1965 Farmer’s Weekly 8 Dec. 8Child of poor veld management, bitterbush is also the forerunner of approaching desert.
1993 Weekend Post 22 May 4Border farmers face a bleak winter with hardly any veld reserves.
c. An element in the names of terrain types, with distinguishing epithet denoting the dominant soil or plant type, or a characteristic of the vegetation: see bontveld, bosveld, bushveld, gebroken veld, grassveld, hard veld, mixed veld, renosterveld, sandveld, sourveld (sour sense 2), strandveld, sweetveld (sweet sense 2), thornveld, zuurveld.
4. noncount, transferred sense ‘The country’, rural areas or rural society, with characteristic atmosphere and lifestyle. Also combinations veld-bred, and (nonce) veld-tipped adjectives, and figurative. See also backveld noun sense a.
α.
1881 P. Gillmore Land of Boer 34He was..accustomed..to velt-life.
1990 Sunday Times 27 May (Mag. Sect.) 20The 22nd novel to pour from his veld-tipped pen.
5. combinations
veld burning verbal noun phrase, the setting of controlled fires in the veld to encourage new plant growth, or to kill off unwanted species; see also burn;
veld camp [see camp noun2 sense b], an area of natural vegetation enclosed as pasture; see also sense 3 a above;
veld-corporal obsolete, in the 18th century, the chief military officer of a Dutch-occupied region;
veld-craft, practically useful knowledge of the veld, applied in such areas as path-finding, the use of plants, the tracking of animals, and the exploitation of terrain to one’s advantage in warfare;
veld fever rare (?nonce), a longing to be in the veld;
veldkool /-kʊəl/, also veldskool [Afrikaans, from Dutch kool cabbage], any of several species of edible wild plant; hotnotskool, see Hotnot sense 4; see also Hottentot’s cabbage (Hottentot noun sense 6 a);
veld management, the controlled use of veld in order to prevent its deterioriation through overgrazing, the encroachment of exotic plant species, or other cause;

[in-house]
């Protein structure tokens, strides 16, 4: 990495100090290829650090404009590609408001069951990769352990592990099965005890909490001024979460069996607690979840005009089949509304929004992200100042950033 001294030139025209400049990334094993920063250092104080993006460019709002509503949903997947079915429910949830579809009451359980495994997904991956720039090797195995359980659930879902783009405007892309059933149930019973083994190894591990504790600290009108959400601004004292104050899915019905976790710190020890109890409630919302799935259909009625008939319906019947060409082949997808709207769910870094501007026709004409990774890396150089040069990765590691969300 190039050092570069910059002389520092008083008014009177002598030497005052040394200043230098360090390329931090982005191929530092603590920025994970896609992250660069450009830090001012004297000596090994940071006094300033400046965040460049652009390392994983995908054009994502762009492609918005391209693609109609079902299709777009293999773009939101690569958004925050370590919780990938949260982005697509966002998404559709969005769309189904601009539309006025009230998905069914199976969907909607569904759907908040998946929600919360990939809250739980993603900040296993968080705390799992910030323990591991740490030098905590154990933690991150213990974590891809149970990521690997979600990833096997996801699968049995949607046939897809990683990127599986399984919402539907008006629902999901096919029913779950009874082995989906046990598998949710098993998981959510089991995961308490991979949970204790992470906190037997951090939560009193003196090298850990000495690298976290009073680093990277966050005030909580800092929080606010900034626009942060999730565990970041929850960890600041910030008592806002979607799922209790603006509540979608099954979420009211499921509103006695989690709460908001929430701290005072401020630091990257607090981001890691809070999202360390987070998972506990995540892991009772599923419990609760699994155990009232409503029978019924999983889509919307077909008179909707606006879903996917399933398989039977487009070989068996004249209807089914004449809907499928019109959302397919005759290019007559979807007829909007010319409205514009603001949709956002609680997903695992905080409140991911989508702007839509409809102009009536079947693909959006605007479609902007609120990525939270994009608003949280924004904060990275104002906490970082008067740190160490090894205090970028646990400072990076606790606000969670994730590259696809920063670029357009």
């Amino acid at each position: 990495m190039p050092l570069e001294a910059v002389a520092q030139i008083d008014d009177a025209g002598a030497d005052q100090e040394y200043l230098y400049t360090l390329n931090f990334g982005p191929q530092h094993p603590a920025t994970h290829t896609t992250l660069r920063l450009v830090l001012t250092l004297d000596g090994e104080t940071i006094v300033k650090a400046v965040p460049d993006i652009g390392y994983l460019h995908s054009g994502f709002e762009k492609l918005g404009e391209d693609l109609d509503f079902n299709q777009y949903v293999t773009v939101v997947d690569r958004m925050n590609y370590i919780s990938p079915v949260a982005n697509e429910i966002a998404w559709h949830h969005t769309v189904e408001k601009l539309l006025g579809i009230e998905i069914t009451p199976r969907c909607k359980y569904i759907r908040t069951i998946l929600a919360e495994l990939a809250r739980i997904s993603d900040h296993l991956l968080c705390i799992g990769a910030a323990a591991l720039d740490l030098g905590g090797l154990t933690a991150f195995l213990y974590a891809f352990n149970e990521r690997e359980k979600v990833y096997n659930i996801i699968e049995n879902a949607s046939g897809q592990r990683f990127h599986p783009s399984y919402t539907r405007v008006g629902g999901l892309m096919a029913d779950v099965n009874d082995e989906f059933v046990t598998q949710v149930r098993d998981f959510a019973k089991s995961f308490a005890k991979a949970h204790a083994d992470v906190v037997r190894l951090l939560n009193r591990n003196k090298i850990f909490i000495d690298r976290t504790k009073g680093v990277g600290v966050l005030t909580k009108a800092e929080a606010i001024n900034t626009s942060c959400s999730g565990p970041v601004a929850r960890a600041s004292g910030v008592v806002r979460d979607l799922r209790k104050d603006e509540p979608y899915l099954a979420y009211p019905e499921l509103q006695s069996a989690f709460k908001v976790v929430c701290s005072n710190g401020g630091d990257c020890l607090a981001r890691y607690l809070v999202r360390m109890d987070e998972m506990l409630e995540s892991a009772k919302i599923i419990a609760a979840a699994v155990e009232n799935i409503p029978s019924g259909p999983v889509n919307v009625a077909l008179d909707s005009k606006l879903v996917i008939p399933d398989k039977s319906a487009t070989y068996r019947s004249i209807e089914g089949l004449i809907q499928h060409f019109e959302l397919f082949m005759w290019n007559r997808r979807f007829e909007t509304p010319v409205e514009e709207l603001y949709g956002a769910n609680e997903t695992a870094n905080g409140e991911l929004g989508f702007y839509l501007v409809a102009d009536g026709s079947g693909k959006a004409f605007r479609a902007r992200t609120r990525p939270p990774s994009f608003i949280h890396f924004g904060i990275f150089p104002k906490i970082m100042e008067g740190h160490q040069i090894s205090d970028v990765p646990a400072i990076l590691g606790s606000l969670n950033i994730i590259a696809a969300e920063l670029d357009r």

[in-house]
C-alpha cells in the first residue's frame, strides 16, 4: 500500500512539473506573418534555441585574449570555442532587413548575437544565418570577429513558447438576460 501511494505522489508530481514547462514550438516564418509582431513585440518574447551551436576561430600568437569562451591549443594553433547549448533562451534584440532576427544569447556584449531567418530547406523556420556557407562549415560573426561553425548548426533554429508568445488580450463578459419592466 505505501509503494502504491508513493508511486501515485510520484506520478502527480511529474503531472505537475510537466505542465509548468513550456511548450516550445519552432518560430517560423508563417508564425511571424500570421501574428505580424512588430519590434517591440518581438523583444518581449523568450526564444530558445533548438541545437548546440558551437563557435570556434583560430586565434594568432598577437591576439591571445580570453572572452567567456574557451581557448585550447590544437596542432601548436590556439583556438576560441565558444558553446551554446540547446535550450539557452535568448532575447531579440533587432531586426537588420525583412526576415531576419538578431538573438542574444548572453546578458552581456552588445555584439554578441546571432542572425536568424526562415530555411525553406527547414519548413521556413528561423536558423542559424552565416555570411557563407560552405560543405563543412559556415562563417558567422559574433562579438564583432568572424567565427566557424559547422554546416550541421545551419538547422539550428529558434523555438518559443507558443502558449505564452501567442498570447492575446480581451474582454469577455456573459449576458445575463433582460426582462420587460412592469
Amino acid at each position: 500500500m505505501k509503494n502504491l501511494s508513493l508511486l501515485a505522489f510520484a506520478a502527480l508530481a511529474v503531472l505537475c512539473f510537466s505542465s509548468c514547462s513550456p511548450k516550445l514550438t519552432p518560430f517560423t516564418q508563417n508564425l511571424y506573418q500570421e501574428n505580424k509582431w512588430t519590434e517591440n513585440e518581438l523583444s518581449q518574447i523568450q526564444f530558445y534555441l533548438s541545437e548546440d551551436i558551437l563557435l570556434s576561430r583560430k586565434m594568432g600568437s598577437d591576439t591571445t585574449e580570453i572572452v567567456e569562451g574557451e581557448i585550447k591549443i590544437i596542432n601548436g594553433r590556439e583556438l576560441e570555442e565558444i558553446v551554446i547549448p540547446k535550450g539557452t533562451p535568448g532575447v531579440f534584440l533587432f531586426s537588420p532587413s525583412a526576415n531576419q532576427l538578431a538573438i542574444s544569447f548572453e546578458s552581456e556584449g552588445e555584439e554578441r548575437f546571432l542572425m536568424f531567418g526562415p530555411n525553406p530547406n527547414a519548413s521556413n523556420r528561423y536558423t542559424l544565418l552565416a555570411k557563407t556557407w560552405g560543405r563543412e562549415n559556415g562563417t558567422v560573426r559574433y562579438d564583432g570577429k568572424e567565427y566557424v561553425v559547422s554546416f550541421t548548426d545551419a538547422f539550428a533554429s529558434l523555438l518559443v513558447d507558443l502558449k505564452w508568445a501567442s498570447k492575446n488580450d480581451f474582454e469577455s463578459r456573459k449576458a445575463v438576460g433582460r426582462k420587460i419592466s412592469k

veld remedy, a cure which makes use of natural products found in the veld;
veld school, a camp for children held in the veld and including lectures and practical instruction on nature conservation and other topics (alleged by some to have been used by the National Party government for purposes of political indoctrination);
veld sickness Pathology, a potentially fatal disease of livestock resulting from malnutrition, and occurring particularly when animals raised in a sweetveld area are moved to sourveld pastures;
veldman, veldsman /-man/ [Afrikaans], a person knowledgeable in veld-craft (see above) or delighting in life in the veld;
veld sore Pathology, an ulcerous skin eruption apparently caused or aggravated by dietary deficiencies and dry, dusty climatic conditions; cf. Natal sore (see Natal sense a).
1856 R.E.E. Wilmot Diary (1984) 39Near Grahamstown, at a veld burning, I saw full 300 [locust birds] in attendance on the flames.
1981 Daily Dispatch 12 Aug. 10Dr Wollheim..found himself teaching in schools for underprivileged children: ‘I found I could not teach children with caries..and veld sores.’
The area or (collectively) areas in which military operations are taking place, ‘the field’; rare except in combination, as in the former military and civil titles of persons who, while not necessarily permanent soldiers, were officers-designate, holding positions of authority in the field in times of war, and carrying out certain administrative duties in peacetime: see veld commandant, veld cornet, veld-corporal (see 5), veld-kornet, veldwagtmeester.
Open, undeveloped countryside.
Uncultivated and undeveloped land with relatively open natural vegetation, especially open grassland or scrubland, but ranging from semi-desert terrain to savannah in which grass and scrub are closely interspersed with trees; field1.
A piece or stretch of uncultivated land; an enclosed but uncultivated field.
as veld fire (cf. bushfire, see bushnoun1 b), veld flower, veld grass, veld koppie.
see Agterveld, backveld, Bokkeveld, highveld, Hooge Veld, lowveld, middleveld.
see quotation 1986.
Natural uncultivated vegetation used as pasture; the vegetation (as described at sense 2 a i) on such land.
as veld green, veld management, veld rehabilitation, veld-type.
An element in the names of terrain types, with distinguishing epithet denoting the dominant soil or plant type, or a characteristic of the vegetation: see bontveld, bosveld, bushveld, gebroken veld, grassveld, hard veld, mixed veld, renosterveld, sandveld, sourveldsour2, strandveld, sweetveldsweet2, thornveld, zuurveld.
‘The country’, rural areas or rural society, with characteristic atmosphere and lifestyle. Also combinationsveld-bred, and (nonce) veld-tippedadjectives, and figurative.